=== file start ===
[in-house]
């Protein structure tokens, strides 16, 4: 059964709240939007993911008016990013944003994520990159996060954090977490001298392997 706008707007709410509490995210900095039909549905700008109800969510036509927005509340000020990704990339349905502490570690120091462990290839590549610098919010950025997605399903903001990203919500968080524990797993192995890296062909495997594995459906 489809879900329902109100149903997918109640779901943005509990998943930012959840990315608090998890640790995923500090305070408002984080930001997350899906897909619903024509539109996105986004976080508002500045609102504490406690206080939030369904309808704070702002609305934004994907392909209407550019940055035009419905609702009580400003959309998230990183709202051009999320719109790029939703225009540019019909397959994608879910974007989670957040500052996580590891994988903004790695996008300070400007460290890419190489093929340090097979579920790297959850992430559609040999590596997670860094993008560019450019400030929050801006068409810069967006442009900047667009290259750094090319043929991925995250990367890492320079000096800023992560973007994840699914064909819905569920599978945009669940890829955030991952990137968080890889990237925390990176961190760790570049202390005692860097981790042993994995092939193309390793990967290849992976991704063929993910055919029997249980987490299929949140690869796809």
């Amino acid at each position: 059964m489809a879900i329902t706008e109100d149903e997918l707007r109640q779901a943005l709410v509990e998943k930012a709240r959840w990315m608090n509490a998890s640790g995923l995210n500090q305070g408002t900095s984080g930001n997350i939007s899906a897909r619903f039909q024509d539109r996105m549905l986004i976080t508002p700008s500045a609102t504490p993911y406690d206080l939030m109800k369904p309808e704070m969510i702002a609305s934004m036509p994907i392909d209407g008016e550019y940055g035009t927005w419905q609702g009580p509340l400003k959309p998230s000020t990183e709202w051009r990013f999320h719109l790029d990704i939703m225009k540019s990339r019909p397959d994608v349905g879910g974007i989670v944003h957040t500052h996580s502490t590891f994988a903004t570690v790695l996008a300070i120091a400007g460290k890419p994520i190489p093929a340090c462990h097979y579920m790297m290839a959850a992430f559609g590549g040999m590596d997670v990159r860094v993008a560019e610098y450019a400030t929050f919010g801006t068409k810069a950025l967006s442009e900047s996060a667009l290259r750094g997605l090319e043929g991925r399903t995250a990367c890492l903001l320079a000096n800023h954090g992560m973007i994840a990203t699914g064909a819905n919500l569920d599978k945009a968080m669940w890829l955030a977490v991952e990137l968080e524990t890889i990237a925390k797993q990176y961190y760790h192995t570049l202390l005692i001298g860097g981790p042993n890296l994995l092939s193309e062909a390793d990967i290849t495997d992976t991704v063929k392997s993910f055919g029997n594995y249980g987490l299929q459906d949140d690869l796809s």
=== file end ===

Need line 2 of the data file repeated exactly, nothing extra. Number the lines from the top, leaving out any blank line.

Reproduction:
């Protein structure tokens, strides 16, 4: 059964709240939007993911008016990013944003994520990159996060954090977490001298392997 706008707007709410509490995210900095039909549905700008109800969510036509927005509340000020990704990339349905502490570690120091462990290839590549610098919010950025997605399903903001990203919500968080524990797993192995890296062909495997594995459906 489809879900329902109100149903997918109640779901943005509990998943930012959840990315608090998890640790995923500090305070408002984080930001997350899906897909619903024509539109996105986004976080508002500045609102504490406690206080939030369904309808704070702002609305934004994907392909209407550019940055035009419905609702009580400003959309998230990183709202051009999320719109790029939703225009540019019909397959994608879910974007989670957040500052996580590891994988903004790695996008300070400007460290890419190489093929340090097979579920790297959850992430559609040999590596997670860094993008560019450019400030929050801006068409810069967006442009900047667009290259750094090319043929991925995250990367890492320079000096800023992560973007994840699914064909819905569920599978945009669940890829955030991952990137968080890889990237925390990176961190760790570049202390005692860097981790042993994995092939193309390793990967290849992976991704063929993910055919029997249980987490299929949140690869796809």